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  #11  
Old 04-21-2009, 10:02 PM
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If you know that there is something which shouldnt be there - for example the known thing with iWork, than yes, maybe you can avoid itd. But usually users dont know that there might be some extra package with malicious software inside - thats the bad thing. I wonder how it will develop - Mac users are quite easy target for this kind of things as most of them are 100% sure that Macs are resistant to all "bad windows things" what well, is not true...


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  #12  
Old 04-21-2009, 11:01 PM
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Viruses are everywhere. I even had one on my C64! Normally you type LOAD"$",8 to get the directory of a floppy disk, if you do this on an infected disk you got a reverse bar LOAD">",8,1 diplayed, like a normal disk command. If you load this, you'll get the directory shown. If you examine the disk with GEOS or an directory editor you'll find two additional files, named < and >. If you delete one of these files you couldn't read the directory with LOAD"$",8 anymore. I'm not sure, but I had a feeling this thing copied itself on other disks.The directory of C64 disks is very easy to manipulate, you can save ascii control codes in normal filenames, so if you save a BASIC program with the command SAVE"HI"+CHR$(147),8 every time the screen will be cleared if you're listing the directory. Another thing is, the Commodore floppy drives have it's own CPU, ROM and RAM which is independent from the computer. So it's always possible that the computer's RAM is virus-free, but the memory of the disk station is still infected.

A friend had the one-half-virus on this DOS machine, I think it was a 486. This nasty virus installed one half in the MBR, the other half was attached to any other file which was found. If the MBR was rewritten, f.e. by a virus prog which only checks the MBR, then all files on the harddisks aren't readable anymore...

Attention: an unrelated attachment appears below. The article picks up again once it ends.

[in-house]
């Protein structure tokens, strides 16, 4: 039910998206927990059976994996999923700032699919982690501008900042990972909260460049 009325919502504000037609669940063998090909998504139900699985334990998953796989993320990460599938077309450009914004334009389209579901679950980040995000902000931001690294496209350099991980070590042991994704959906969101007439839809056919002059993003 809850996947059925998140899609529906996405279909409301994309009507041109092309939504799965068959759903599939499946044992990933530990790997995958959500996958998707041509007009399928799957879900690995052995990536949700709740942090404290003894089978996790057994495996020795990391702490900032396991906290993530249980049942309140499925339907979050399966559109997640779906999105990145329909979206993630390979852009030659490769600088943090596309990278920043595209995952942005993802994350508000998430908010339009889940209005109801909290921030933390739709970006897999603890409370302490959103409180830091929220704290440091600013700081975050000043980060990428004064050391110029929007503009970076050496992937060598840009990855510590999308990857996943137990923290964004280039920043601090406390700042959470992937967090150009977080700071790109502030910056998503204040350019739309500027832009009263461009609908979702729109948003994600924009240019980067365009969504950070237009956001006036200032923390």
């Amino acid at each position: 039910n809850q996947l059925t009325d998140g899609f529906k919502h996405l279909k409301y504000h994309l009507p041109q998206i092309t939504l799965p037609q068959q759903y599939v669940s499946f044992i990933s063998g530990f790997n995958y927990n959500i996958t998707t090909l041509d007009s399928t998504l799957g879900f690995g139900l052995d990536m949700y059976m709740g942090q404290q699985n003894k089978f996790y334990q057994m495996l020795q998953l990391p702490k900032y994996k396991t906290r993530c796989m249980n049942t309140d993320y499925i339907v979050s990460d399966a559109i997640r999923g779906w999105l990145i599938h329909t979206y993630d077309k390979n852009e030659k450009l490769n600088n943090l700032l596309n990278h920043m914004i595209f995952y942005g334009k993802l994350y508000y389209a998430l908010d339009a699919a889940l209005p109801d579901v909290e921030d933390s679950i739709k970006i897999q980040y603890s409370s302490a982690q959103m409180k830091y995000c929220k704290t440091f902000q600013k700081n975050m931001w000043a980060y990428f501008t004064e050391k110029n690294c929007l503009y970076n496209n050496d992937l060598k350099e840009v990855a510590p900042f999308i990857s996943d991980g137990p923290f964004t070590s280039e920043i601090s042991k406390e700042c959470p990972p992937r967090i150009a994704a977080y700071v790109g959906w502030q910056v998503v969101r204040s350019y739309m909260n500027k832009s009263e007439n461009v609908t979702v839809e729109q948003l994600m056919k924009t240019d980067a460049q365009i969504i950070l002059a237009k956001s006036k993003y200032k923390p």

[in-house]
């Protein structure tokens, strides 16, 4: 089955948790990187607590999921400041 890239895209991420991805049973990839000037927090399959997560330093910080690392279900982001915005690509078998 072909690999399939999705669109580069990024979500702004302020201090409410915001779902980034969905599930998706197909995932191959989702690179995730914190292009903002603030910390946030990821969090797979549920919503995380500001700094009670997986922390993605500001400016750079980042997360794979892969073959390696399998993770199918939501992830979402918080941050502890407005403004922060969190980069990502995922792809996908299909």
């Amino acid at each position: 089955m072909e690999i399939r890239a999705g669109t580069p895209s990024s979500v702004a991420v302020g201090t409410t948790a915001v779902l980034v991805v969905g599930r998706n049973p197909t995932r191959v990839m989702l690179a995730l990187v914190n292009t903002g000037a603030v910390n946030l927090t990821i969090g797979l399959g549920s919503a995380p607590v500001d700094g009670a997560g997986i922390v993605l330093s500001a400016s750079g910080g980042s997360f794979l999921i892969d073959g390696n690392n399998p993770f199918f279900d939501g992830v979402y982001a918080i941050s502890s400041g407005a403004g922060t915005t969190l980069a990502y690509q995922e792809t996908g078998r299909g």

On the Amiga viruses were mostly in the bootblocks on the disks which was 1K in size. Normally they didn't do any harm, but it was nasty, and the viruses spreaded heavily because at these times the disk copying and sharing was very common in school. The Amiga has an extreme good capability for reset-proof memory, so a virus could stay all the day in the RAM. Another Virus was the SADDAM virus which infected L: Disk-Validator, a tool which checked the integrity of a disk or harddisk. This tool was on any disk, so this virus wasn't funny at all. Since Kickstart 2.0 the DIsk-Validator was stored in the ROM, so the virus was outdated.

At these times viruses had cool names, Byte Bandit, Lamer Exterminator... today its mostly a stupid Win32/somethingelse.

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  #13  
Old 04-22-2009, 01:57 AM
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Off Topic

My favorite DOS virus (I forgot the name) but you used to have EDIT or some other editor open (I forget) and you would start working and after half the page was filled with writing, the text would fall off the screen. Loved it, I still have a copy!

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  #14  
Old 04-22-2009, 03:30 PM
Dies Dies is offline
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Quote:
Originally Posted by erick2red View Post
We can open the package with Pacifist and look into it? dont we?